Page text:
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Samuel Fosso, Self Portrait, 1977. International Center of Photography, Purchase, with fundsprovided by the ICP Aquisitions Committee, 2004 (19.2004) © Samuel Fosso, Courtesy JMPatras/Paris

These Portraits by African Photographers Reveal the Power In Self-Presentation

We take a tour through the International Center for Photography's "Your Mirror: Portraits from the ICP Collection", which features influential works from Malick Sidibé, Zanele Muholi, Samuel Fosso and more.

The eyes of the young woman in Zanele Muholi's "Anele, 'Anza' Khaba," look as if they're staring directly into your soul. With her arms folded against her chest, it seems she might be putting a guard up or that they might simply be trying to look cool for the camera. With portraiture especially, how far you decide to read into something is up to you, as often, the line between a subject's desire for self-presentation and what the photographer themselves seeks to convey, isn't always clear. These are the types of observations that the "Your Mirror: Portraits from the ICP Collection", sparked in my mind as I strolled through the space with its Director of Exhibitions and Collections, Erin Barnett.

"You learn a lot about yourself and about other people by looking at portraits, but not always what you think you know," she says. We also learn a lot about the person behind the lens. The ICP's exhibit features works from photographers from across the globe, with the mission of surveying "the nuanced ways people present themselves for the camera, how and by whom they are represented, and who is deemed worthy of commemoration." The works of four prominent African photographers are included in the exhibition: the Malian icon Malick Sidibé, Cameroon's Samuel Fosso, along with South African photographers Zanele Muholi, and Lolo Veleko. Their photographs, the settings, and who they choose to document, give us a glimpse into their vision as much as it does the subjects in their photographs (which for Samuel Fosso, in this case, is himself.)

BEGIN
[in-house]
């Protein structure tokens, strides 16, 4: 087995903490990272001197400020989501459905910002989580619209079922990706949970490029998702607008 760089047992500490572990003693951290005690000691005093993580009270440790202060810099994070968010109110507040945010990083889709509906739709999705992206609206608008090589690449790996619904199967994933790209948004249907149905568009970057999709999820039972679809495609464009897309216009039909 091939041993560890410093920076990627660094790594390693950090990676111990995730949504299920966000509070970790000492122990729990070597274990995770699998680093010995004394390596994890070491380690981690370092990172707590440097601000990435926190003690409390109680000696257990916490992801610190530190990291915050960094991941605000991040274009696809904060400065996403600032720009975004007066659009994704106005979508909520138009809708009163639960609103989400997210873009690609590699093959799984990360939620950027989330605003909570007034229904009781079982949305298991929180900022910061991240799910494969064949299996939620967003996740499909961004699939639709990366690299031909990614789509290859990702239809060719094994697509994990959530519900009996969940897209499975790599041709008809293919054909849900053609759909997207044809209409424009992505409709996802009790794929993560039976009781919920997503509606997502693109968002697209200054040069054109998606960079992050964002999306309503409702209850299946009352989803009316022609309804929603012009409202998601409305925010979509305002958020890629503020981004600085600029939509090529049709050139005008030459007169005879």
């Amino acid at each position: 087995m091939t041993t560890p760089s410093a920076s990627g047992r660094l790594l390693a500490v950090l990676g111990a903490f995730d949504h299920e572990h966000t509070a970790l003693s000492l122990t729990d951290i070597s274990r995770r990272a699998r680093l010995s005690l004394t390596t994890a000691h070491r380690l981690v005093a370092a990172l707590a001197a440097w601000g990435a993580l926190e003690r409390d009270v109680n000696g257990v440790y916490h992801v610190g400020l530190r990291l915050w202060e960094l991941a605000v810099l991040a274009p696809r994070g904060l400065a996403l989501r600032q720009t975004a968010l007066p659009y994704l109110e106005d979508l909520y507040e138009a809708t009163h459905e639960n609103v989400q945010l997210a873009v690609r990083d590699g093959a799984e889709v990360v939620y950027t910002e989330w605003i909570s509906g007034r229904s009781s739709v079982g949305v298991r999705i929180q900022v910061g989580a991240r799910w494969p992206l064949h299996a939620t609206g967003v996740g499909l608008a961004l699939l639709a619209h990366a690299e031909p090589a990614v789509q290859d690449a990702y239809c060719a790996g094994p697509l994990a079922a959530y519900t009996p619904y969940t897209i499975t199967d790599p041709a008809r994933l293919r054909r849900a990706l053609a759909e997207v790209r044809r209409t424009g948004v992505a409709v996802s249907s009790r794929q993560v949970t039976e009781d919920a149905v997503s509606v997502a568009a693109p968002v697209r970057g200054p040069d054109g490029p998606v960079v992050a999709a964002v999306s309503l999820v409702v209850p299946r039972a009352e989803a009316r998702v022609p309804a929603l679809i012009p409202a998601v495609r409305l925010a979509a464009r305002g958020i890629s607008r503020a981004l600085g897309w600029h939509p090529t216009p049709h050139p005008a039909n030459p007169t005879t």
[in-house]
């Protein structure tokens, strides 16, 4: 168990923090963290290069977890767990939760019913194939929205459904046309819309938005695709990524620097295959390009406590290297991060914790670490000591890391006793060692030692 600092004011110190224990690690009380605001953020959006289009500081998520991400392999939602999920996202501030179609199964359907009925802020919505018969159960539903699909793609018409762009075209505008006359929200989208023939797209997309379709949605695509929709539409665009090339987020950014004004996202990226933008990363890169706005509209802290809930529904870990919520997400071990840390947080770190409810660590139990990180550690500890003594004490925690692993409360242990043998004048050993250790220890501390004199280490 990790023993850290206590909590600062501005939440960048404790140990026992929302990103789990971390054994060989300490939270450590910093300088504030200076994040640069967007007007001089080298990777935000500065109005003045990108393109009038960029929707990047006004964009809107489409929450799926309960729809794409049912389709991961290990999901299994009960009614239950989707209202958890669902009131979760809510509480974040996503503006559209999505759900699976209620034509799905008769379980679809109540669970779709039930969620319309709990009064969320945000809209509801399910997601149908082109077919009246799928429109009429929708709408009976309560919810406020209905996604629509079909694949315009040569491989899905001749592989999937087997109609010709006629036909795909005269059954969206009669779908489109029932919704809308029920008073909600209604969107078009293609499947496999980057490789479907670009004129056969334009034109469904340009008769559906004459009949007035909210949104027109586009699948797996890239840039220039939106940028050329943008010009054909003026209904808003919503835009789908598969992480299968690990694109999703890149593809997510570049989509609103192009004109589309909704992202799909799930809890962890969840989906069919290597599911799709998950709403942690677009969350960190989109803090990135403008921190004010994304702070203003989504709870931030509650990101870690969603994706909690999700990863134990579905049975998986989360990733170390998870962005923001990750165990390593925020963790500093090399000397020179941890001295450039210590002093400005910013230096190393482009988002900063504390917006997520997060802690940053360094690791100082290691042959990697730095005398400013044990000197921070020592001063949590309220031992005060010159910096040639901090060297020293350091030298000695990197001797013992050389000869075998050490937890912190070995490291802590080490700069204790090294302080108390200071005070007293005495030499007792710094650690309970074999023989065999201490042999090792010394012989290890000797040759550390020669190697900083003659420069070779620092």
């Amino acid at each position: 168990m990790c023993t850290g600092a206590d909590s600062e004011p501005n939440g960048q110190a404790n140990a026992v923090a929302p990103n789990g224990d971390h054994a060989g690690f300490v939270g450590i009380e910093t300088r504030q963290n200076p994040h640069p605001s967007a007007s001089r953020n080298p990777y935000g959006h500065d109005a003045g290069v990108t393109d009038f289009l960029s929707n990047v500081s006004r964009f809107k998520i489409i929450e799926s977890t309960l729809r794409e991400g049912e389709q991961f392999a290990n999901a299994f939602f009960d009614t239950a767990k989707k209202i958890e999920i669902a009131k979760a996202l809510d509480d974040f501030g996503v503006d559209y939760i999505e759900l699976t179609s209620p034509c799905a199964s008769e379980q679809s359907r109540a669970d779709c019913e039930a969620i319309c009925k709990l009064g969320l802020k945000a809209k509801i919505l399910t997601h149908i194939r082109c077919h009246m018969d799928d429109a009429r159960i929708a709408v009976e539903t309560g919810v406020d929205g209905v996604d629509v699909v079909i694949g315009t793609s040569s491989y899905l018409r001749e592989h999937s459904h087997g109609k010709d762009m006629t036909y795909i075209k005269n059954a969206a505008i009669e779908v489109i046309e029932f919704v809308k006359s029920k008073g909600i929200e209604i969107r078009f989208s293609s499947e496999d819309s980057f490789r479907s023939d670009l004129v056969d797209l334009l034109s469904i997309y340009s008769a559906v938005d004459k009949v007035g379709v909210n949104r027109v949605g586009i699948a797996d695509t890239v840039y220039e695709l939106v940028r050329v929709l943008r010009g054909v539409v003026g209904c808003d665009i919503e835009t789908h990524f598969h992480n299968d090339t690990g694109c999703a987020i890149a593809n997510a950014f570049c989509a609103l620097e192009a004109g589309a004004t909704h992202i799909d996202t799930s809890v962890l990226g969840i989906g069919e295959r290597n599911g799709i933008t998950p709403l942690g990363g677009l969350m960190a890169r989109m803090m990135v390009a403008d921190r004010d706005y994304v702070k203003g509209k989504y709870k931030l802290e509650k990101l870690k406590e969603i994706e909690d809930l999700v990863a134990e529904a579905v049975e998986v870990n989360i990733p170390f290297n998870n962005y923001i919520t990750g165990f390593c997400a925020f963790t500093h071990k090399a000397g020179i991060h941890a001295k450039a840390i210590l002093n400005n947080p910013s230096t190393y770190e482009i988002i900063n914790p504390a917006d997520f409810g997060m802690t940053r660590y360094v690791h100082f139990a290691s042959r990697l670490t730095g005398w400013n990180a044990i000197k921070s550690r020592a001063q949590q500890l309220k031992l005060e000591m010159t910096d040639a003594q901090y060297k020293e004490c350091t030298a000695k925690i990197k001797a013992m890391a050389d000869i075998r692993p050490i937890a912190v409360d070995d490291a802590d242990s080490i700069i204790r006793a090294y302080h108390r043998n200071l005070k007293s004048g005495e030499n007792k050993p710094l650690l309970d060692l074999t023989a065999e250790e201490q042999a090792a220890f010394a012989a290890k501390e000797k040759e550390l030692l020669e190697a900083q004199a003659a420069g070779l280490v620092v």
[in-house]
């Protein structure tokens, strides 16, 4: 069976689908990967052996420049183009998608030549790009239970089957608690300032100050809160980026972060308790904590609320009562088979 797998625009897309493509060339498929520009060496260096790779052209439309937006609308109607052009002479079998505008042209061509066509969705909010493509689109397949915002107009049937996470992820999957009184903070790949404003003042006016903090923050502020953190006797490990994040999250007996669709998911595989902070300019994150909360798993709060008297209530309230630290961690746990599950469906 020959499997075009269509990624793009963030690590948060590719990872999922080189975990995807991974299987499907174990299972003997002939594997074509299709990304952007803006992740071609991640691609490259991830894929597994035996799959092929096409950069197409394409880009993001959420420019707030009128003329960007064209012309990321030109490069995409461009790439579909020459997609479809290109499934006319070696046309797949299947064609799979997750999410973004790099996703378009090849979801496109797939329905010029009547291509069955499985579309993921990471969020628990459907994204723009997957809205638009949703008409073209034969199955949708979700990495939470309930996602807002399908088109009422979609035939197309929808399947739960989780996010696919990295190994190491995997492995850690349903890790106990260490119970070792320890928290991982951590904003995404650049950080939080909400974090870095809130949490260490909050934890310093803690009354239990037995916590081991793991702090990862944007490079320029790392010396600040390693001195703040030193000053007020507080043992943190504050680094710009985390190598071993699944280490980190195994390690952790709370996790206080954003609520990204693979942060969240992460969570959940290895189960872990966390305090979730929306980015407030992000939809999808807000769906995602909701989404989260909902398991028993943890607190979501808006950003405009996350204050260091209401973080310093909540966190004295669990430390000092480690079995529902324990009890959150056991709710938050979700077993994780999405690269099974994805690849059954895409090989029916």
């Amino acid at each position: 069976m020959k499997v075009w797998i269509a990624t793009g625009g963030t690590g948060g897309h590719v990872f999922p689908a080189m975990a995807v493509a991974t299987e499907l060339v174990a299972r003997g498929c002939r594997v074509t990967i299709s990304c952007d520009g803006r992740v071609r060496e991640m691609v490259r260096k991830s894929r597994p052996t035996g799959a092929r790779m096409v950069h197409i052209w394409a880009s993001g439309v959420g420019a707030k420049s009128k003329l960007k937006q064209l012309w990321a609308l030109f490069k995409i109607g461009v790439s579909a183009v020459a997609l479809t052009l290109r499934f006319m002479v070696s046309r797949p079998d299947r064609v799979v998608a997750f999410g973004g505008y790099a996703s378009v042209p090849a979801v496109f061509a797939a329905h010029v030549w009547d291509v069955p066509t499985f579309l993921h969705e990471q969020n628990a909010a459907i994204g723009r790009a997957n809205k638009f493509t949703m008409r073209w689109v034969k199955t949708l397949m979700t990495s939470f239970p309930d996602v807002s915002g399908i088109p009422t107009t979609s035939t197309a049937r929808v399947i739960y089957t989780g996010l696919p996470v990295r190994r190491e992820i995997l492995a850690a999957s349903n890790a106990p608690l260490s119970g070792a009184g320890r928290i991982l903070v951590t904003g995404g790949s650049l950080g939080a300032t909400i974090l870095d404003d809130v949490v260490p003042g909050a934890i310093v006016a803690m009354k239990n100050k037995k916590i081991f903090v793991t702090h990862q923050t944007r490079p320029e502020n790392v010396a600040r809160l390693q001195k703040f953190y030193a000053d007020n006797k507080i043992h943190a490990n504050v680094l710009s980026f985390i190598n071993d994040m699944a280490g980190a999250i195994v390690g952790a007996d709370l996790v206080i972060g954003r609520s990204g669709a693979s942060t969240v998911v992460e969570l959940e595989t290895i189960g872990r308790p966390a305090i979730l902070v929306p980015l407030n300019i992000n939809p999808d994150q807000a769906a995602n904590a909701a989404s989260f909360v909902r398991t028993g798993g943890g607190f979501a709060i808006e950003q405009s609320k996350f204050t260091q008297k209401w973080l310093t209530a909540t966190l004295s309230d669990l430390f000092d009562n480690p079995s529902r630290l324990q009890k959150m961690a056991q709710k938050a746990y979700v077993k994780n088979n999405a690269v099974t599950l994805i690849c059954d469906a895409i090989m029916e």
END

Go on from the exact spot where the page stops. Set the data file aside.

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Evocative Portraits from Apartheid South Africa on View in NYC

The Walther Collection continues its exploration of vernacular photography from the continent.

Summer exhibition Who I Am: Rediscovered Portraits from Apartheid South Africa showing at the Walther Collection Project Space in NYC presents a rare glimpse into the private lives and aspirations of Black, Indian and Coloured South Africans under Apartheid rule.

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5 Women Doing Amazing Things Behind the Scenes in South African Hip-Hop

Behind every successful South African rapper of the last decade is a woman helping to get ish done. Helen Herimbi spoke to a few of them.

South African hip-hop had a great run in the last decade. As we start a new era, it's important to highlight the women who have played a pivotal role in the growth of the genre.

​Thuli Keupilwe

Thuli Keupilwe is the founder of LAWK Communications, an artist booking and representation agency that now works closely with the likes of DJ Maphorisa and Kabza de Small.

But she's not all about the yanos. Thuli has worked with urban music brands like Dreamteam SA and Homecoming Events, but in 2016, she cast her booking agent net wider and started LAWK Communications where she worked with DJs Capital and Sliqe.

The following year, Thuli received a phone call that would force her to level up. "Boom," she exclaims. "February 2017. PJay from B3nchMarQ called me. I was the one that pushed A-Reece to get onto his first Maftown Heights around 2014 and we're all from Pretoria so I'd known them since forever."

B3nchMarQ and A-Reece were gearing up to leave Ambitiouz Entertainment and when she agreed to be their booking agent, Thuli hadn't anticipated how much it would stretch her. Partly because the artists weren't initially permitted to perform their own songs—problematic for an agent who is meant to book them for gigs.

"I didn't see that coming at all," she says. "I was going up against the big guys, people I looked up to. I realized I needed to get a lawyer." Eventually, the artists were legally permitted to gig. "I had one of my biggest years with Reece after that. I am still with him till today."